Apex Legends' Train of Pain is Wonderfully Unpredictable

Apex Legends' Train of Pain is Wonderfully Unpredictable

All aboard the pain train.

There's something wonderful about trains. I love a journey that takes me through new places, catching fleeting glimpses of locations I might otherwise never have seen. Unless you're in the U.K., where the trains only run half the time and cost an extortionate amount to board when they do run ("Be grateful you have high-speed rail at all!" - The United States). Simply put: I like trains.

And boy do I love the train in Apex Legends. The train currently zooming around the battle royale game was introduced at the beginning of the current season, when the previous King's Canyon map was obliterated, and all our legends were thrown into the fascinating but deadly World's End map.

This vehicle, which the Apex Legends Wiki reliably informs me is called "The Train," is made up of six huge carriages. The front carriage is inaccessible since that's where I can only assume the poor soul driving the mechanical beast sits, but the other five carriages are open-topped, complete with supply bins that nearly always generate some of the best loot in the game.

It's a wonderful trap of death and destruction. The train navigates the majority of the World's End map, always visible for everyone to see on their in-game map. There are stations situated around the World's End map in named locations like Skyhook and Train Yard, where the train will temporarily stop off to pick up any passengers that feel like hopping aboard.

I love The Train because it represents the best sort of variable for a battle royale game like Apex Legends: chaos. The train serves no master, it runs when it wants and in the direction it wants, without the ability for players to properly interfere with its schedule. Get hit by the train and it won't actually kill you, it'll just send you flying backwards instead. There's no Red Dead Redemption-style gorefest here with someone getting crushed by the train, but it can and will crush you against a wall if you're unlucky enough.

The train also operates independent of the closing ring of death. The ring that gradually shrinks the battlefield, pushing all remaining squads closer together for one final showdown, doesn't affect the route of the train. You can have a ring that covers only part of the train track, but the train can and will speed back through the ring to wreck everyone's shit.

The Winter Express mode was Apex Legends having some fun with its pain train. In this now-finished mode, squads would battle to be the first to hold and capture the train uncontested for 10 whole seconds. The first squad to three captures of the moving train would take the victory, but you needed to fill up a capture gauge while fending off attacking invaders to emerge victorious. It felt like an old wild west-style mode, with lawmen fighting off robbers and bandits trying to steal gold from the train.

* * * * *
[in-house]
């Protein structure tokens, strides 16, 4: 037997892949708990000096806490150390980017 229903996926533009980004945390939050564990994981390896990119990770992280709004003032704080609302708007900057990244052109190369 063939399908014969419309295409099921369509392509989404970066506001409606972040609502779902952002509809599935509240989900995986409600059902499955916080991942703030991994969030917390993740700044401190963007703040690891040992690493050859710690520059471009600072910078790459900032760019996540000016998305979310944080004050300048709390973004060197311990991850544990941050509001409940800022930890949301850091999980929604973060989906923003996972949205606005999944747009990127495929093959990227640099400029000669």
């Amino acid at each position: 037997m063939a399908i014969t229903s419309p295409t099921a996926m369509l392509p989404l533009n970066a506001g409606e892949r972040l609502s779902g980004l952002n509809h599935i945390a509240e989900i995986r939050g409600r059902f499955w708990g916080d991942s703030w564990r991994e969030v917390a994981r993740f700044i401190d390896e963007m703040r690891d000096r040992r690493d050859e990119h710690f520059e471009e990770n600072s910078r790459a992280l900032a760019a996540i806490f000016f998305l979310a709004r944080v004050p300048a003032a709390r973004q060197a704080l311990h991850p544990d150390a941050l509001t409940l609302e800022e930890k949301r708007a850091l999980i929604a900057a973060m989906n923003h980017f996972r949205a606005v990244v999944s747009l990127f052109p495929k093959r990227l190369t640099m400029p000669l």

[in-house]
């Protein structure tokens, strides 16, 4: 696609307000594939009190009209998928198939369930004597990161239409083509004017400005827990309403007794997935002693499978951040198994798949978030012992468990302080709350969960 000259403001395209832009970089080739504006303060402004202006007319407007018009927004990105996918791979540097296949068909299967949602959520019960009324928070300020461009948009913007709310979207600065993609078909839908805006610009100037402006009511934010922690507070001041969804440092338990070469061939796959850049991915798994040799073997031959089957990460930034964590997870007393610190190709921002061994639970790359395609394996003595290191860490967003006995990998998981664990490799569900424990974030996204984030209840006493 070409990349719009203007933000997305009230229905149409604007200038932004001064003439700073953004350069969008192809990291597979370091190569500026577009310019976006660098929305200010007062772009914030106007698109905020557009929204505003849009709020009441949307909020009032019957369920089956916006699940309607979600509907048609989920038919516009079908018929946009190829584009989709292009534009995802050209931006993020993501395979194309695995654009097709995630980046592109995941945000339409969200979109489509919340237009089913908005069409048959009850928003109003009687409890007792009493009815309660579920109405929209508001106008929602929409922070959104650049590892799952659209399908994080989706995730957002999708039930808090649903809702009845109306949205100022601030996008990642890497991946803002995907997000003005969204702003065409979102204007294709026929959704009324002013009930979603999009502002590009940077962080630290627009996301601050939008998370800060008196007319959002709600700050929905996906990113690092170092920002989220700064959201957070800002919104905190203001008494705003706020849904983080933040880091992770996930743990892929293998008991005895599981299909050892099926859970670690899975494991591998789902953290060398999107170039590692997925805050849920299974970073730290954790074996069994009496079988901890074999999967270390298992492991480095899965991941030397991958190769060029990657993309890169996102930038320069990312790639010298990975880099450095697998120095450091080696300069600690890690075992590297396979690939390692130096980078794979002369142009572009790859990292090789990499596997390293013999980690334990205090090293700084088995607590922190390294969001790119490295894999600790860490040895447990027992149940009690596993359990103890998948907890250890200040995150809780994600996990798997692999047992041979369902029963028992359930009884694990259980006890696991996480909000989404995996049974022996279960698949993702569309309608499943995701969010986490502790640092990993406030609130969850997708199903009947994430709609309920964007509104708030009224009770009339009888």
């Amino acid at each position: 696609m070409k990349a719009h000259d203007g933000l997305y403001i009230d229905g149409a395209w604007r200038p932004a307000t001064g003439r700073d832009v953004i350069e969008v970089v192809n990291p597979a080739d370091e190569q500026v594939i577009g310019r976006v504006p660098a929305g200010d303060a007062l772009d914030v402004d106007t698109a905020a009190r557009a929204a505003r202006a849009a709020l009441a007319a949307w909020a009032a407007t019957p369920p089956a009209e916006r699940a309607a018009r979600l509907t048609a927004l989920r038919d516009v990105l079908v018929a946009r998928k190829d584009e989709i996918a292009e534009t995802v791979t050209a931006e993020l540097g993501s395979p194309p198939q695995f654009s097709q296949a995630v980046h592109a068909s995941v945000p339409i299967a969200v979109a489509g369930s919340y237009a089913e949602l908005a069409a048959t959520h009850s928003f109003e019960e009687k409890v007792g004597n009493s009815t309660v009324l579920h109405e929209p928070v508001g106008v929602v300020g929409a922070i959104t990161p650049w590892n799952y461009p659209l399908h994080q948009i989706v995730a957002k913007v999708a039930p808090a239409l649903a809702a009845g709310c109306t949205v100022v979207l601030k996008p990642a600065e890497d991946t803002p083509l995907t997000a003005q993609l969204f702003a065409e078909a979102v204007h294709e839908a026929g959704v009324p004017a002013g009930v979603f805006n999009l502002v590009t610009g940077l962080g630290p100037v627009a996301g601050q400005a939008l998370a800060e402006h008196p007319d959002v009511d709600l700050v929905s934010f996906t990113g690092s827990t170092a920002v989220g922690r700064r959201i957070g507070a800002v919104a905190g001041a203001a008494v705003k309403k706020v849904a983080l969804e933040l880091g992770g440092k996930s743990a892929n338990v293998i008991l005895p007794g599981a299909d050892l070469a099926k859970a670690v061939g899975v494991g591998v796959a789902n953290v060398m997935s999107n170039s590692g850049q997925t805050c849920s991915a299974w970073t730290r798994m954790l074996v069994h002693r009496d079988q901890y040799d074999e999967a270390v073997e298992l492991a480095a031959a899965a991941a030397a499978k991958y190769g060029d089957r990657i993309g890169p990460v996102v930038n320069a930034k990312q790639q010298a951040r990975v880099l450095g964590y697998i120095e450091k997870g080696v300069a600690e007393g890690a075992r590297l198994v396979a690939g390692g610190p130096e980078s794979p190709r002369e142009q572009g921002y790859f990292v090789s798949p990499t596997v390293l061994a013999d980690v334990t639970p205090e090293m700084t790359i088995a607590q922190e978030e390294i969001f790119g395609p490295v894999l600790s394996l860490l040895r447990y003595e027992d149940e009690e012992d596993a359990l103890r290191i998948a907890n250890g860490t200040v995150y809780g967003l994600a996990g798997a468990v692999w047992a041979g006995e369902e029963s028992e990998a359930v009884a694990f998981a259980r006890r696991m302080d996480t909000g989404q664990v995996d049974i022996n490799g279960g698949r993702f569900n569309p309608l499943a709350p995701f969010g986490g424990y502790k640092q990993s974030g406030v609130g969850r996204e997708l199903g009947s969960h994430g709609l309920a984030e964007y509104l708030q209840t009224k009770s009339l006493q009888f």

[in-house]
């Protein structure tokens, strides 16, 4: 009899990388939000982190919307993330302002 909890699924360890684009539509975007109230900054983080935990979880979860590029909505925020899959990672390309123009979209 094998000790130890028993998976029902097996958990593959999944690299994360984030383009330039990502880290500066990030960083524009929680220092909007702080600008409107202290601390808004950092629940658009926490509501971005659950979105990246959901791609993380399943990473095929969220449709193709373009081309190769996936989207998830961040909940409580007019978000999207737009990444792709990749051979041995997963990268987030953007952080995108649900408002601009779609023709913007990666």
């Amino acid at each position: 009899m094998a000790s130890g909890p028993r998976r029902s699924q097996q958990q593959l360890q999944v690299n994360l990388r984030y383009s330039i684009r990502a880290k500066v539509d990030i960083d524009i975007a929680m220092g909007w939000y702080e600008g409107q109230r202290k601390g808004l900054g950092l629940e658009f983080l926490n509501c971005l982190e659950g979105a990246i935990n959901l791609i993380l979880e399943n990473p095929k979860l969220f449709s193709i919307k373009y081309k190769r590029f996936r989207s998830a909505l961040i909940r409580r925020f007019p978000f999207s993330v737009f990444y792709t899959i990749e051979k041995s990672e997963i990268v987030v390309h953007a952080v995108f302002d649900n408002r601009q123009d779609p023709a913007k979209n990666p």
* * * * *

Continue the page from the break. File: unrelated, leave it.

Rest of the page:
I love the train as an evolution of the supply ship from the King's Canyon map. In the original Apex Legends map, a small supply ship floated around the map, moving randomly between locations and occasionally stopping off somewhere for a hot minute. Everyone knew the supply ship frequently carried some of the best loot in the game, so there was nearly always a race to be the first squad to try and land on the supply ship as it moved about the map. The Train takes this formula of uncertainty and ups the ante, offering a risk-reward dynamic while also not really doing much to protect the squad trying to seize and conquer the train.

More battle royale games in particular need something like Apex Legends' train: an uncertain variable that can't be influenced by player action. Whenever I dive out of the dropship in Apex Legends, I've always got one eye glued firmly to it. It's the ultimate temptation in the Apex Games: should you risk it all going for the game-changing loot it holds, or should you sit back and let other teams duke it out to be the victors of the surging goliath? More games need trains, and more battle royale games need a wild card factor like the World's End Train.

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Hirun Cryer

Staff Writer

Hirun Cryer is by far the most juvenile member of USgamer. He's so juvenile, that this is his first full-time job in the industry, unlike literally every other person featured on this page. He's written for The Guardian, Paste Magazine, and Kotaku, and he likes waking up when the sun rises and roaming the nearby woods with the bears and the wolves.

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